A scramble for the Carpathian ridges
The territory of interwar Czechoslovakia long resembled a caterpillar, which was stretched in the east by the territory of Subcarpathian Russia. We used to perceive this area as an integral part of the Masaryk Republic. However, the connection of Subcarpathian Russia to the new territorial unit was far from easy and did not take place in the first months of the existence of the state unit.
The fact that already during the First World War the representatives of the Ruthenian emigration concluded an agreement with T.G. Masaryk, on the basis of which this hitherto Hungarian territory as an autonomous part was to be annexed to Czechoslovakia, does not change anything. On the first day after the official end of the war, on November 12, 1918, the American National Council of Hungarian Ruthenians approved the above plan. Even before the end of the year, two-thirds of the delegates supported the idea of joining Czechoslovakia in a plebiscite. At that time, this intention was also interpreted to the Hungarian government.
Picture from the first line of the fighting against the Hungarians
However, the situation directly in Subcarpathian Russia was somewhat more complicated. In addition to this possibility, there was some support for the possibility of connecting to Ukraine, Hungary, or. creation of an independent state. Budapest tried to blow up the embers while they were hot: in December 1918 it declared the autonomy of Subcarpathia. In January 1919, the National Council promoted a leaning towards Ukraine. The Uzhhorod Council, on the other hand, was in favor of autonomy within Hungary. Thus, the final meeting of the Central Russian National Council on May 8, 1919, decided in Uzhhorod to join Czechoslovakia. This choice was mainly due to the fear of Bolshevism. Independent Ukraine no longer existed at that time - its territory was annexed to Soviet Russia. The Communists were also in power in Hungary. This Uzhhorod memorandum became part of the documents for the peace conference. Legally, this step was definitively confirmed in September 1919, when it became part of the peace treaty in Saint Germain.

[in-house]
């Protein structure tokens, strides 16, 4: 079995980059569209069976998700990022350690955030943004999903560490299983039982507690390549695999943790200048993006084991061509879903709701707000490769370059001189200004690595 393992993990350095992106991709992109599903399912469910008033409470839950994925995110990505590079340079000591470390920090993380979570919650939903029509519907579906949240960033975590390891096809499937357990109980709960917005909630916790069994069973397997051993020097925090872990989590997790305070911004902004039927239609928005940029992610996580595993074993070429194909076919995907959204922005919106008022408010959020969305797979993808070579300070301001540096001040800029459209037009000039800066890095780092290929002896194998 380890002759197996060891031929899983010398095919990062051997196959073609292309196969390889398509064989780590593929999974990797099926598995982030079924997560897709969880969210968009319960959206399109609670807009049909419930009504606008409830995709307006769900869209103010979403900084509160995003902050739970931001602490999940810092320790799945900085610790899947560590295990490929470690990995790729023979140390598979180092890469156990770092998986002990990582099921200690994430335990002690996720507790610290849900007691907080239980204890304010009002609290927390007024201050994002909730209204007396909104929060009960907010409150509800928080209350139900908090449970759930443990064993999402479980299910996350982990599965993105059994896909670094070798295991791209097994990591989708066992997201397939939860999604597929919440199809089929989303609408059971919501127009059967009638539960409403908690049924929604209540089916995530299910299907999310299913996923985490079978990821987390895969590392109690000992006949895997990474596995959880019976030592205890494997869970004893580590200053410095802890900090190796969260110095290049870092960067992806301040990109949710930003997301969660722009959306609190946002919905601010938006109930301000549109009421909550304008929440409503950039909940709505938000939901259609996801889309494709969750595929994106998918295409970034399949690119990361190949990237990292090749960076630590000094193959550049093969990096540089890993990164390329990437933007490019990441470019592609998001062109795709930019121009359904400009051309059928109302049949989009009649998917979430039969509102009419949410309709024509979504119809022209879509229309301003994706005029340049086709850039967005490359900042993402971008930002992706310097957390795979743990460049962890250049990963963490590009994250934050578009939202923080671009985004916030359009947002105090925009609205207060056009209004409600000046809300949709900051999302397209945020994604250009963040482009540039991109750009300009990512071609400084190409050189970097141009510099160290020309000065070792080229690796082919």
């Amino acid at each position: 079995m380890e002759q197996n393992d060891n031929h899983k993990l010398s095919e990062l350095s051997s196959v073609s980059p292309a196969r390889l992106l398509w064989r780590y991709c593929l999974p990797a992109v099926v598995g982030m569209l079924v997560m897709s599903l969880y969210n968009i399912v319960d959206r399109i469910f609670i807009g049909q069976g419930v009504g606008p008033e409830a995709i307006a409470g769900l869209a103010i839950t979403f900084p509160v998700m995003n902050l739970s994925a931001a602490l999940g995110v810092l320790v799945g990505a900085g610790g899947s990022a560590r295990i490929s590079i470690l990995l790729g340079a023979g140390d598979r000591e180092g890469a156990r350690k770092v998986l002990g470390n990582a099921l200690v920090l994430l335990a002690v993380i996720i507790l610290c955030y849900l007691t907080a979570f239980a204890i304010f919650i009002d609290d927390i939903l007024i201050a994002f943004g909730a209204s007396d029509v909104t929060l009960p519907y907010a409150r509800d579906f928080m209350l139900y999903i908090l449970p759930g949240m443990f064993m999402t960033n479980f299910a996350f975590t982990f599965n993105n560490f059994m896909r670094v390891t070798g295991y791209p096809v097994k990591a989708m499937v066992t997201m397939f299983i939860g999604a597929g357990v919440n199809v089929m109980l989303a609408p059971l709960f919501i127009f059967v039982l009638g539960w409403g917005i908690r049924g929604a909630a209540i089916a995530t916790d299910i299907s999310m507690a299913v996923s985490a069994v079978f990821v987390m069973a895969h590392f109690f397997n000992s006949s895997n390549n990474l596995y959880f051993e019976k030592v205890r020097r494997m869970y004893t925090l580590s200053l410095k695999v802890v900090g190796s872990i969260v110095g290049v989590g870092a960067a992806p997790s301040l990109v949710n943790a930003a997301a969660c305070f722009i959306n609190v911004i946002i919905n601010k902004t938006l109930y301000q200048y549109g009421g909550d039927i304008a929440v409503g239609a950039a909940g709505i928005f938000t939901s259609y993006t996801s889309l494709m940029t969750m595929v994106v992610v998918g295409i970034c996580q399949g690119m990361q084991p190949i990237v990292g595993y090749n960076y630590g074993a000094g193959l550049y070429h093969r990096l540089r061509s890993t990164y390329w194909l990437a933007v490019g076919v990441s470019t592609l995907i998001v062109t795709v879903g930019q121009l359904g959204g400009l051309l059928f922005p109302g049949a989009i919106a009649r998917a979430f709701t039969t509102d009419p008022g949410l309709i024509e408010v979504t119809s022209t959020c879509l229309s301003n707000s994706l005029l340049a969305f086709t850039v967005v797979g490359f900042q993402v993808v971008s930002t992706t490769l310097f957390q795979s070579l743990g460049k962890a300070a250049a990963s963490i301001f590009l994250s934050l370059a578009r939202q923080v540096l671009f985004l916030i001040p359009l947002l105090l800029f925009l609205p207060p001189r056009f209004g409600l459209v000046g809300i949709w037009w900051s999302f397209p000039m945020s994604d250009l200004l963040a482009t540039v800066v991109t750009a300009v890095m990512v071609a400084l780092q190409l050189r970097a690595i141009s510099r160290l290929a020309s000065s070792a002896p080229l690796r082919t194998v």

Occupation by the Czechoslovak army
Czechoslovak troops reached the territory of Subcarpathian Russia in January 1919 during the securing of the Slovak border. Then they reached Uzhhorod and occupied the line along the river Uh. A group of Czechoslovak troops under the command of Gen. Hennocque, concentrated in eastern Slovakia, began occupying Subcarpathian Russia on the morning of April 27, 1919. The reason for this order was concerns that as a result of a massive Romanian offensive against units of the Hungarian Communist Republic, the Council could lose this promised territory. Romanian troops approached Chop at that time.
However, there have already been minor clashes between our border units and the Hungarian army. The operation proceeded without any problems according to the prepared plan. The Third Brigade fought minor battles with the Hungarians, seized Vojan, Palovce and a nearby crossing of the river Uh. The next day, she grouped in Velké Kapušany and prepared to cross the Latorice River.
Czechoslovak soldiers in Perečín near Uzhhorod